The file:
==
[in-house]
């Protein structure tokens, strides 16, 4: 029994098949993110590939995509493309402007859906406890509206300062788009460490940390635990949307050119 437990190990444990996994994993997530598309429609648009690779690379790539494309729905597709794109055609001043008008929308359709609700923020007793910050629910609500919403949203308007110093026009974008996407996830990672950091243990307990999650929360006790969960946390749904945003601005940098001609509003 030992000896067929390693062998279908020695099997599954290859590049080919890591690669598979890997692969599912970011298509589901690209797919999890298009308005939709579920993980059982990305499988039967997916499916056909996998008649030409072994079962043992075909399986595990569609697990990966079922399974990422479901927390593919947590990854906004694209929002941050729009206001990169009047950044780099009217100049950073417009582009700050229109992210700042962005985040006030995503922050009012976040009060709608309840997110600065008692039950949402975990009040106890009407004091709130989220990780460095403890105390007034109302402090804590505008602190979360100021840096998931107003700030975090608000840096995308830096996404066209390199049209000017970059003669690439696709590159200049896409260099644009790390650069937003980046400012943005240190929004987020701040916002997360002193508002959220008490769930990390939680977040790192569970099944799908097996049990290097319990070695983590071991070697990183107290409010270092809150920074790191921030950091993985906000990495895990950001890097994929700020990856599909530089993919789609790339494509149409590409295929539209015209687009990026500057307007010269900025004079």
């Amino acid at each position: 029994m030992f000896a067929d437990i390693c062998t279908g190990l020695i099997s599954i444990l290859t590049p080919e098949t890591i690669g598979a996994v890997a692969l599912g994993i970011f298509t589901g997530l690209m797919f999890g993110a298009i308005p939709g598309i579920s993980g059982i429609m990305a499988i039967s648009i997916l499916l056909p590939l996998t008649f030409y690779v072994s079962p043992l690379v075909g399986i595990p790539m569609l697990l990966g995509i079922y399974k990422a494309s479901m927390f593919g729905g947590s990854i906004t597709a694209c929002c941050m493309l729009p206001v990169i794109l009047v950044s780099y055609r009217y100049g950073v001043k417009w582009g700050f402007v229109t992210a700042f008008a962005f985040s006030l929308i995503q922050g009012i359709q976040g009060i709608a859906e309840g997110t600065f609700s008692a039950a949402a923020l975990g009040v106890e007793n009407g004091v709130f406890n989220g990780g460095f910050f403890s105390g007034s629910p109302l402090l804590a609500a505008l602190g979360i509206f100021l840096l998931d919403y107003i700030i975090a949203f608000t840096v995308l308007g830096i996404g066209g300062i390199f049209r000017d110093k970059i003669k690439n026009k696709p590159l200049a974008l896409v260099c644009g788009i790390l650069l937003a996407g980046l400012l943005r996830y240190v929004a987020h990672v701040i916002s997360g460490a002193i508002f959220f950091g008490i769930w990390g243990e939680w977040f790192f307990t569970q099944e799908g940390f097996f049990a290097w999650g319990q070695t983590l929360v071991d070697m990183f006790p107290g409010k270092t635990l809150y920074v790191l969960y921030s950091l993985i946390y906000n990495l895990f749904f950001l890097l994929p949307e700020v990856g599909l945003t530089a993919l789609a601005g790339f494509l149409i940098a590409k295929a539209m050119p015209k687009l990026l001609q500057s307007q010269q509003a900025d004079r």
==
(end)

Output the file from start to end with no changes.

[in-house]
């Protein structure tokens, strides 16, 4: 029994098949993110590939995509493309402007859906406890509206300062788009460490940390635990949307050119 437990190990444990996994994993997530598309429609648009690779690379790539494309729905597709794109055609001043008008929308359709609700923020007793910050629910609500919403949203308007110093026009974008996407996830990672950091243990307990999650929360006790969960946390749904945003601005940098001609509003 030992000896067929390693062998279908020695099997599954290859590049080919890591690669598979890997692969599912970011298509589901690209797919999890298009308005939709579920993980059982990305499988039967997916499916056909996998008649030409072994079962043992075909399986595990569609697990990966079922399974990422479901927390593919947590990854906004694209929002941050729009206001990169009047950044780099009217100049950073417009582009700050229109992210700042962005985040006030995503922050009012976040009060709608309840997110600065008692039950949402975990009040106890009407004091709130989220990780460095403890105390007034109302402090804590505008602190979360100021840096998931107003700030975090608000840096995308830096996404066209390199049209000017970059003669690439696709590159200049896409260099644009790390650069937003980046400012943005240190929004987020701040916002997360002193508002959220008490769930990390939680977040790192569970099944799908097996049990290097319990070695983590071991070697990183107290409010270092809150920074790191921030950091993985906000990495895990950001890097994929700020990856599909530089993919789609790339494509149409590409295929539209015209687009990026500057307007010269900025004079």
């Amino acid at each position: 029994m030992f000896a067929d437990i390693c062998t279908g190990l020695i099997s599954i444990l290859t590049p080919e098949t890591i690669g598979a996994v890997a692969l599912g994993i970011f298509t589901g997530l690209m797919f999890g993110a298009i308005p939709g598309i579920s993980g059982i429609m990305a499988i039967s648009i997916l499916l056909p590939l996998t008649f030409y690779v072994s079962p043992l690379v075909g399986i595990p790539m569609l697990l990966g995509i079922y399974k990422a494309s479901m927390f593919g729905g947590s990854i906004t597709a694209c929002c941050m493309l729009p206001v990169i794109l009047v950044s780099y055609r009217y100049g950073v001043k417009w582009g700050f402007v229109t992210a700042f008008a962005f985040s006030l929308i995503q922050g009012i359709q976040g009060i709608a859906e309840g997110t600065f609700s008692a039950a949402a923020l975990g009040v106890e007793n009407g004091v709130f406890n989220g990780g460095f910050f403890s105390g007034s629910p109302l402090l804590a609500a505008l602190g979360i509206f100021l840096l998931d919403y107003i700030i975090a949203f608000t840096v995308l308007g830096i996404g066209g300062i390199f049209r000017d110093k970059i003669k690439n026009k696709p590159l200049a974008l896409v260099c644009g788009i790390l650069l937003a996407g980046l400012l943005r996830y240190v929004a987020h990672v701040i916002s997360g460490a002193i508002f959220f950091g008490i769930w990390g243990e939680w977040f790192f307990t569970q099944e799908g940390f097996f049990a290097w999650g319990q070695t983590l929360v071991d070697m990183f006790p107290g409010k270092t635990l809150y920074v790191l969960y921030s950091l993985i946390y906000n990495l895990f749904f950001l890097l994929p949307e700020v990856g599909l945003t530089a993919l789609a601005g790339f494509l149409i940098a590409k295929a539209m050119p015209k687009l990026l001609q500057s307007q010269q509003a900025d004079r």